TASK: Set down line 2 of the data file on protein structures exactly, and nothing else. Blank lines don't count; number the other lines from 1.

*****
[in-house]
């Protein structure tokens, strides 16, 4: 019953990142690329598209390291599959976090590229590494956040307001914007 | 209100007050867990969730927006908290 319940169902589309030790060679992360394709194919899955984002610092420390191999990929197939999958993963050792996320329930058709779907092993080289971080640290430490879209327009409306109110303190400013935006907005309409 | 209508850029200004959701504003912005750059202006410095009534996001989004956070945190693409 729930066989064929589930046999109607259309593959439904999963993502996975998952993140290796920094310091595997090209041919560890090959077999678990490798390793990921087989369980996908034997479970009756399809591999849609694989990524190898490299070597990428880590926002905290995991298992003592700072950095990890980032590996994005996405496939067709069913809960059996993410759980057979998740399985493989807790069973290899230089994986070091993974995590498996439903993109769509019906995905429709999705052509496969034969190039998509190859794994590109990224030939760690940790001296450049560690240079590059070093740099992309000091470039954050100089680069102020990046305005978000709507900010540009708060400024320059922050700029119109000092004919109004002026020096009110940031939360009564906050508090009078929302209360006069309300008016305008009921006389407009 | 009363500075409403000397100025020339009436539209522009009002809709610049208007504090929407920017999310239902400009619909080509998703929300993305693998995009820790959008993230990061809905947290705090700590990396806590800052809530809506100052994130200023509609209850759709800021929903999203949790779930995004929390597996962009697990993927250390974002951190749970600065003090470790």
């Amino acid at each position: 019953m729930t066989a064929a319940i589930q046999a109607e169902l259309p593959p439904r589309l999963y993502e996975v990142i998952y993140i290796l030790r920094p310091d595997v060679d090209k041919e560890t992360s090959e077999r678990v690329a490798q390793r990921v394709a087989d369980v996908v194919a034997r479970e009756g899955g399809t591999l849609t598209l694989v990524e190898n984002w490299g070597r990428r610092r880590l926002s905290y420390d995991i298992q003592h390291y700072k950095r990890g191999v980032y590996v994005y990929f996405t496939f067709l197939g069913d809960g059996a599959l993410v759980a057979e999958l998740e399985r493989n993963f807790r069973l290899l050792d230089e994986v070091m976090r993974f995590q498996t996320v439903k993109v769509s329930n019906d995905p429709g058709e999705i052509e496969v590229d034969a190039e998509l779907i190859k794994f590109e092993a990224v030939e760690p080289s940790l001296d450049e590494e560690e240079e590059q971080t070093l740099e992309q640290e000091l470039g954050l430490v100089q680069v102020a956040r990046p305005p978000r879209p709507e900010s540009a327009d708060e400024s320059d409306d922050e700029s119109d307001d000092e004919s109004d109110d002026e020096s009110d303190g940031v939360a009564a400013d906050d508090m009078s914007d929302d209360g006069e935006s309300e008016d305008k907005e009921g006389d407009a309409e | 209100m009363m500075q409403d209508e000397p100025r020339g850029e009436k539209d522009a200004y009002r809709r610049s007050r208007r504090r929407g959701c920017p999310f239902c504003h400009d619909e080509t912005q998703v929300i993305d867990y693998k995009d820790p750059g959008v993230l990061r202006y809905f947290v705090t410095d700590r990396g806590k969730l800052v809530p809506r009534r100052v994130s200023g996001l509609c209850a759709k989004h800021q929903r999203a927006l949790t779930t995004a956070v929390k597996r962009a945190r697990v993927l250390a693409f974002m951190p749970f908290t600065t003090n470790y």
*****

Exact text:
């Protein structure tokens, strides 16, 4: 019953990142690329598209390291599959976090590229590494956040307001914007 | 209100007050867990969730927006908290 319940169902589309030790060679992360394709194919899955984002610092420390191999990929197939999958993963050792996320329930058709779907092993080289971080640290430490879209327009409306109110303190400013935006907005309409 | 209508850029200004959701504003912005750059202006410095009534996001989004956070945190693409 729930066989064929589930046999109607259309593959439904999963993502996975998952993140290796920094310091595997090209041919560890090959077999678990490798390793990921087989369980996908034997479970009756399809591999849609694989990524190898490299070597990428880590926002905290995991298992003592700072950095990890980032590996994005996405496939067709069913809960059996993410759980057979998740399985493989807790069973290899230089994986070091993974995590498996439903993109769509019906995905429709999705052509496969034969190039998509190859794994590109990224030939760690940790001296450049560690240079590059070093740099992309000091470039954050100089680069102020990046305005978000709507900010540009708060400024320059922050700029119109000092004919109004002026020096009110940031939360009564906050508090009078929302209360006069309300008016305008009921006389407009 | 009363500075409403000397100025020339009436539209522009009002809709610049208007504090929407920017999310239902400009619909080509998703929300993305693998995009820790959008993230990061809905947290705090700590990396806590800052809530809506100052994130200023509609209850759709800021929903999203949790779930995004929390597996962009697990993927250390974002951190749970600065003090470790």